Airfix ACW Battle of Pine Ridge River Crossing

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Union troops pile out of the train to try and dislodge Confederate troops who have blocked the railroad with logs on the other side of the river crossing. Vintage Airfix ACW. 

I managed to finish my American Civil War skirmish today with my rebased vintage Airfix figures – The Battle of Pine Ridge River crossing – for a railway bridge over a rocky ravine cutting of the good old Hicksville River USA, sometime in 1862 whilst zouaves still had confusing uniforms.

These veteran troops have not fought a battle  since the late 1980s. Game write up follows later this week.

https://manoftinblog.wordpress.com/2017/07/16/confused-by-zouaves-some-airfix-acw-paint-conversions/

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One of the tense moments in the ACW game as a surviving Union Infantry standard bearer retreats to join Union Zouaves down the blocked railroad track, pursued by bullets and a reckless Confederate Zouave. Airfix figure conversions. 

Previous ACW skirmish was with Peter Laing 15mm figures last August 2016:  https://manoftinblog.wordpress.com/2016/08/21/peter-laing-american-civil-war-skirmish/

Blogposted by Mark, Man of TIN blog, 23 July 2017.

Summer Reading

Inspired in recent blogposts  by the photography website Forgotten Georgia and also the rebasing of my childhood vintage Airfix American Civil War figures, I redeemed a couple of book tokens on a trip into town to fund my summer reading.

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My ‘American Summer’ Reading with a few of my 54mm lead and plastic ACW figures. 

The Osprey Combat book is especially relevant with the comments John Patriquin made about my confusion with Zouave uniforms being mirrored in the First Battle of Bull Run / Manassas:

“Your post partially explains the confusion at the first battle of Bull Run. Shortly before the start of the Civil War, after Ellsworth’s tour, many individual militia companies started to stylize themselves as Zouaves. These companies designed their own uniforms. As the better organized states would place these companies into regiments of 10 companies, it is easy to imagine a regiment of militia!”

Of course, at the start of the war the states would provide uniforms to the regiments so they would be more “uniform” in appearance. However, each state would decide on the uniforms. Many northern units were provided grey uniforms. Confused? So were the commanders on the field of battle at Bull Run.”

Comment by John Patriquin, 17/7/17 https://manoftinblog.wordpress.com/2017/07/16/confused-by-zouaves-some-airfix-acw-paint-conversions/#comments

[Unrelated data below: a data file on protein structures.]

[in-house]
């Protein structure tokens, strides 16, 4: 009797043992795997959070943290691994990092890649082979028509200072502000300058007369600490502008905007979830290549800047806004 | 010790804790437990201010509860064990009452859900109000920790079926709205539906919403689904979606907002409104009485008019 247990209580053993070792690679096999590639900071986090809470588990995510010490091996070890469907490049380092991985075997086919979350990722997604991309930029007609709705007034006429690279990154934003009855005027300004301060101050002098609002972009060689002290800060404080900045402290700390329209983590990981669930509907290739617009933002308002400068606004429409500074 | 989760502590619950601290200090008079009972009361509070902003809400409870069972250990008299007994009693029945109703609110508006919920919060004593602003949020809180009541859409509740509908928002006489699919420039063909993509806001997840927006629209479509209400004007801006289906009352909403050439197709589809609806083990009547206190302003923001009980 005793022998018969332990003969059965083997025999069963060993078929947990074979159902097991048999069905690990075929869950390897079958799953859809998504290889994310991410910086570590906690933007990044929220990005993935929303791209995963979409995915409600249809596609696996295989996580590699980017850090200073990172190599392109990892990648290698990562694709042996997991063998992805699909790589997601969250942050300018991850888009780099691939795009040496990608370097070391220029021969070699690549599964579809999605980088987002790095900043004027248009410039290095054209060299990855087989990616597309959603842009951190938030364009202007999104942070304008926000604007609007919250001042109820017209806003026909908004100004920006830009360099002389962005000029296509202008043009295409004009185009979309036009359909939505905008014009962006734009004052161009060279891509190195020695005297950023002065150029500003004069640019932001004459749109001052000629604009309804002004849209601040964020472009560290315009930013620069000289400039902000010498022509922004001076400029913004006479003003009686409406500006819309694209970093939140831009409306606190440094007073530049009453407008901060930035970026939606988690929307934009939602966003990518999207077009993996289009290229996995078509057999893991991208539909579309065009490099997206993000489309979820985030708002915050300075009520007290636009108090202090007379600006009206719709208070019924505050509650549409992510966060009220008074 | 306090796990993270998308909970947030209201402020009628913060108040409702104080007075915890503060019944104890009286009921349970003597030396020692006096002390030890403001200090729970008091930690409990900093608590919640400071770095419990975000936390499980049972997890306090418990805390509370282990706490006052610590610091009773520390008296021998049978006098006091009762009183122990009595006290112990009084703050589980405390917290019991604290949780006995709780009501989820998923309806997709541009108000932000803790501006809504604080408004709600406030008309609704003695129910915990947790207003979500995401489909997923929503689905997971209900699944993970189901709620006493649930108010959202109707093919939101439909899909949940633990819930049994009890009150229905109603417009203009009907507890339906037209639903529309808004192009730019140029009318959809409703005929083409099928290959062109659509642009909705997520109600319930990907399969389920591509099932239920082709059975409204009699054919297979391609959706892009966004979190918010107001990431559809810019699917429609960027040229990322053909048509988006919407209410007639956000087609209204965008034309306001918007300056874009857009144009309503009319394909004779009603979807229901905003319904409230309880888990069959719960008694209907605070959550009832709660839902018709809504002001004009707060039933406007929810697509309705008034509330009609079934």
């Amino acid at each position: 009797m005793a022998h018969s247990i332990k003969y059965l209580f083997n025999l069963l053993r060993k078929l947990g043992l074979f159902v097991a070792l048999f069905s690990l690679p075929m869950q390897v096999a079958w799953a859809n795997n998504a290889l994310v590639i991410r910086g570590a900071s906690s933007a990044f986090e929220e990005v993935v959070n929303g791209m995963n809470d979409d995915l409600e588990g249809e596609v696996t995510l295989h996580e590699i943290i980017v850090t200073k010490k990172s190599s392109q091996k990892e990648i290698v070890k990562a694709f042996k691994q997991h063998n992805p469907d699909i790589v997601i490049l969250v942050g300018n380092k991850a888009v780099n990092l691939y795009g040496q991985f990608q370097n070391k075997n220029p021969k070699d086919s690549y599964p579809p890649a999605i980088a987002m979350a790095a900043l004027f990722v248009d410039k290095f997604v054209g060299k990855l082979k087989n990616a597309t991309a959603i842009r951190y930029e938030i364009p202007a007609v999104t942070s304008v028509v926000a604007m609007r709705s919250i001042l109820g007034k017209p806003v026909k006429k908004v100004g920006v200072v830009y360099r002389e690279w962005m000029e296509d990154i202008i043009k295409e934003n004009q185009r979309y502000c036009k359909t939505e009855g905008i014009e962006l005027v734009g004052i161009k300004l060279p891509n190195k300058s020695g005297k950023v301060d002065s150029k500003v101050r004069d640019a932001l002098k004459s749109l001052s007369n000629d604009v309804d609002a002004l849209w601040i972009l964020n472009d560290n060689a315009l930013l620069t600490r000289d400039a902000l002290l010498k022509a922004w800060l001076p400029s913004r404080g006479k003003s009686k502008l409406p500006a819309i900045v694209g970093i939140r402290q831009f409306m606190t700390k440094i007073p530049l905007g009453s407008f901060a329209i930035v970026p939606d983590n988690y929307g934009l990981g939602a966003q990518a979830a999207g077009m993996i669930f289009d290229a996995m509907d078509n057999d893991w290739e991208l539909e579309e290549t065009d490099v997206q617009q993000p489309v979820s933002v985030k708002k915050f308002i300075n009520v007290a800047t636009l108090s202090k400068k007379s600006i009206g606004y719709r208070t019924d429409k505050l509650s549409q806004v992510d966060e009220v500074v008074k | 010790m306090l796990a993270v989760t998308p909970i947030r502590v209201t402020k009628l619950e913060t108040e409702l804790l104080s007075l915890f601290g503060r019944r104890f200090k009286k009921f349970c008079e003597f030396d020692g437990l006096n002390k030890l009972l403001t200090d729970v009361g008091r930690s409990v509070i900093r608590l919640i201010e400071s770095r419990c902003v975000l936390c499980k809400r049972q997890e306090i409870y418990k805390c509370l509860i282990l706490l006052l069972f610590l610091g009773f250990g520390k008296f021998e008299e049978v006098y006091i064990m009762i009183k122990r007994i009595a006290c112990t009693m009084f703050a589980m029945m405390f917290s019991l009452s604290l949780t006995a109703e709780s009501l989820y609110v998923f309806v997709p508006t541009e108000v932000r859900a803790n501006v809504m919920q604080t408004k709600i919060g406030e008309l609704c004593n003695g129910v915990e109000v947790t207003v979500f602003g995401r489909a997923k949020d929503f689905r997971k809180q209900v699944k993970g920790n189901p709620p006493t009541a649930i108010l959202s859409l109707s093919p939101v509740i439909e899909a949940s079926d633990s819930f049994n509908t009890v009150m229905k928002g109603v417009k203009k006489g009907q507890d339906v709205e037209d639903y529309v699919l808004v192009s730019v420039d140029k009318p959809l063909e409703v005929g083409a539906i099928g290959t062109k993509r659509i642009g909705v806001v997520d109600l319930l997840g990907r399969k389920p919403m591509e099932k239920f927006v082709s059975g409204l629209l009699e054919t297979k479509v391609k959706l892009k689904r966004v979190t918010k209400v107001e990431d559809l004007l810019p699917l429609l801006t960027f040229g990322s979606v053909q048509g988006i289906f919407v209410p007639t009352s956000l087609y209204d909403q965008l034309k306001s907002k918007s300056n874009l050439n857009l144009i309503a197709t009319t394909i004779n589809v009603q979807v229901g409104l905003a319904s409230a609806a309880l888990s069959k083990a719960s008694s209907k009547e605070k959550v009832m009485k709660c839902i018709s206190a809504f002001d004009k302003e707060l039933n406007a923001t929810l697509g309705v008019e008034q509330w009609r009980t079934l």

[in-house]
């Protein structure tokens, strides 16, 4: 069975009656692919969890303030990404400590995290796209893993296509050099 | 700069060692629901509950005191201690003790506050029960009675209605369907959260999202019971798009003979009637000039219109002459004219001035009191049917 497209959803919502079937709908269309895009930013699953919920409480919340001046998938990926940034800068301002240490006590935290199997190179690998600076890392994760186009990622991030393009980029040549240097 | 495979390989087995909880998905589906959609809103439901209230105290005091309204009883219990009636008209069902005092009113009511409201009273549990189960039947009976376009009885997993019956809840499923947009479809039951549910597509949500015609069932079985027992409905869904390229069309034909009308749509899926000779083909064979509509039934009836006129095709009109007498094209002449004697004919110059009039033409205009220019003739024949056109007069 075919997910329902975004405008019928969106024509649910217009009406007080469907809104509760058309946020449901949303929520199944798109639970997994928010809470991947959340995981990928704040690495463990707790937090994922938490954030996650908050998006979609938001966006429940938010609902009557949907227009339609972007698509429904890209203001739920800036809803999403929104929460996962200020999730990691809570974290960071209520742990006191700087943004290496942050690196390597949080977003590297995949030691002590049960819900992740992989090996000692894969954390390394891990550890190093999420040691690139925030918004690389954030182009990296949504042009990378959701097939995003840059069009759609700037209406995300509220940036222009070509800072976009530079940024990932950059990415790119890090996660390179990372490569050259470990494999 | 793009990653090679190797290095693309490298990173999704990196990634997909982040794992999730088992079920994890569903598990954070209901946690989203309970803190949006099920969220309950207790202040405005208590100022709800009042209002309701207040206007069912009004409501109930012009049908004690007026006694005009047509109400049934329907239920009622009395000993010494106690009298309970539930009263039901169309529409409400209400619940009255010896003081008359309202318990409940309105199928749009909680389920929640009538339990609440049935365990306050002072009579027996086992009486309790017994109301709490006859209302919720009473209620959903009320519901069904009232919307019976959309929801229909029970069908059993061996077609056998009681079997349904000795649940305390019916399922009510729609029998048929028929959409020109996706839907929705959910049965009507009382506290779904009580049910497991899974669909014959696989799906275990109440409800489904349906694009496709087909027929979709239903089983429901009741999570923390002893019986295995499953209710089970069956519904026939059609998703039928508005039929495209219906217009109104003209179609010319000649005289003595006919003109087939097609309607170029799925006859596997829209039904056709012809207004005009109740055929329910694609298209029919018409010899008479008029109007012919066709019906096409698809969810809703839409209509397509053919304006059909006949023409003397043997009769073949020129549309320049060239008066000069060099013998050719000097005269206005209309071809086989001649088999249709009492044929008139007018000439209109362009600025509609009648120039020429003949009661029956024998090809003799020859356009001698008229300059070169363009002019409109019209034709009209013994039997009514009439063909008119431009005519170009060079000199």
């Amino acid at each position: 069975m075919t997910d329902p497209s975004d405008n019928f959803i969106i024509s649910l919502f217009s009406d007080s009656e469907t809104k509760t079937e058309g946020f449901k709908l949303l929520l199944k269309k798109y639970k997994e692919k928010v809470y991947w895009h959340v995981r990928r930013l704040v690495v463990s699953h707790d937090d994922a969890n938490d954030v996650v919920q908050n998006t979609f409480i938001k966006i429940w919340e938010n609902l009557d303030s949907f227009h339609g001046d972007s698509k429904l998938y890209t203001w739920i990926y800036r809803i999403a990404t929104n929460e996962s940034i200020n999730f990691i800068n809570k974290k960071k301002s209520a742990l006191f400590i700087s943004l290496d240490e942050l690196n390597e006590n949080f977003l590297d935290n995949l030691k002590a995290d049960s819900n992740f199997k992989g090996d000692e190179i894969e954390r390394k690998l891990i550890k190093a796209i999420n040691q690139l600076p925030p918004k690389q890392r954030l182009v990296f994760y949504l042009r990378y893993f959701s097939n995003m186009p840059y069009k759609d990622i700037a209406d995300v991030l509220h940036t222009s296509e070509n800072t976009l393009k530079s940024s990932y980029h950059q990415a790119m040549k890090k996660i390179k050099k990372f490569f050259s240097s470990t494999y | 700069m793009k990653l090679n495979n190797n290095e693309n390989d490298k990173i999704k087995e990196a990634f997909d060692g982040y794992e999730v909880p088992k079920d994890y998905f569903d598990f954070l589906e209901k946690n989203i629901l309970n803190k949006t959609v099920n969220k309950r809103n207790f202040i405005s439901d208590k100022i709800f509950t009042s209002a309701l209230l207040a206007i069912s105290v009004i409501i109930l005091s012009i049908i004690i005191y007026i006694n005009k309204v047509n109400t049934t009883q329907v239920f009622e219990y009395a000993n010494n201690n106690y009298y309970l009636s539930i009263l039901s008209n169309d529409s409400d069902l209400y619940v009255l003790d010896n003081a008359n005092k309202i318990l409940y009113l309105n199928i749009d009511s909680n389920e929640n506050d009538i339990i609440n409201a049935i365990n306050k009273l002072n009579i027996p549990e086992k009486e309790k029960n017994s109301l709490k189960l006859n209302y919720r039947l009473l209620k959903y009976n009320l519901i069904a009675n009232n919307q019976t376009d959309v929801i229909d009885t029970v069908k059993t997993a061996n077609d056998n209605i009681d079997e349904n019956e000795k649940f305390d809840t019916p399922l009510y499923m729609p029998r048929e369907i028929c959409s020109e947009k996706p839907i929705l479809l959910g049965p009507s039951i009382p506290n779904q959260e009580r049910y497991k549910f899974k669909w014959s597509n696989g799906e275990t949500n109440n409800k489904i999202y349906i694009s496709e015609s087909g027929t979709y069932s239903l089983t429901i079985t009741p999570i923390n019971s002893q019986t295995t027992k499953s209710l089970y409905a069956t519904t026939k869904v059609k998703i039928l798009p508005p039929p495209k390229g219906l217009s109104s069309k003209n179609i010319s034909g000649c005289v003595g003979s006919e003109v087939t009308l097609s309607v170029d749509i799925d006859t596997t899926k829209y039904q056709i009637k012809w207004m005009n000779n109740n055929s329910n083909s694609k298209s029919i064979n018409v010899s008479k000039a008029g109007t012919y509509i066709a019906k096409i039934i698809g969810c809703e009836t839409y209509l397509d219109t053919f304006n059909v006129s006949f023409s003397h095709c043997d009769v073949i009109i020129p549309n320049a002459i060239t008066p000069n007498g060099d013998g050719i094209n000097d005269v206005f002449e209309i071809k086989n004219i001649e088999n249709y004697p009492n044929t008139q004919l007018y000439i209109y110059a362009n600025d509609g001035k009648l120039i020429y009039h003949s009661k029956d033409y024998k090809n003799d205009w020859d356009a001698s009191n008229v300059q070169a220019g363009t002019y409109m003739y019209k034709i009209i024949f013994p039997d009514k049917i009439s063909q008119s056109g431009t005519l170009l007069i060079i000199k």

On the same trip, I also found a recent red box of Airfix WW2 British Commandos reduced in price, another toy department sadly slimming their ranges. A chance to paint some more Zouaves to my vintage Airfix ACW troops.

http://www.plasticsoldierreview.com/Review.aspx?id=385

I wonder if  this Zouave paint conversion would work with Airfix Commandos at 1/32 scale?

Posted by Mark, Man of TIN 22 July 2017.

 

 

Confused by Zouaves – some Airfix ACW Paint Conversions

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Union Blue – and a bit bashed  – all that we had of our family’s American Civil War Airfix OO/ HO Union Infantry troops, a scarce set by the mid  1980s when I painted these.  Reinforcements were needed from unusual sources.

I am this weekend I confess – Confused by Zouaves.

I have recently rebased and flocked some of my original 1970s and 1980s paintings of Airfix OO/HO American Civil War infantry, along with some other Airfix WW2 figure conversions to other troop types.

We had very few American Civil War Airfix OO/ HO troops, as they were  a scarce set by the 1980s. Reinforcements were needed from unusual sources!

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US 1st Sharpshooters (Berdan’s Sharpshooters) a green repaint of a few Union Infantry figures with a couple of Atlantic US cavalry mixed in. Defending a branch halt of the AT&PR Railroad, with the swiftly repainted rolling stock and engine from a “Train Set in A Tin.”
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More Union Infantry reinforcements, paint conversions  from more easily available Airfix WW2 Japanese Infantry.

I  have liked for a long time  the Airfix WW2 OO/HO Japanese (and Russian) infantry for their slender build and possibilities for conversion to troops from other periods.

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The unusual figures of the Airfix WW2  Japanese infantry standard bearer and bugler make useful Union Infantry command figures. These are now quite fragile plastic  – the officer has lost his fragile sword. Painted c. 1983.

 

Sometimes I can tell looking back what (roughly) these reinforcement figures were supposed to be or were inspired by, helped by looking again at Kannik’s Military Uniforms of the World in Colour by Preben Kannik’s and the Blandford book Uniforms of The American Civil War  by Philip Haythornwaite. Both books were sporadically available in our local branch library.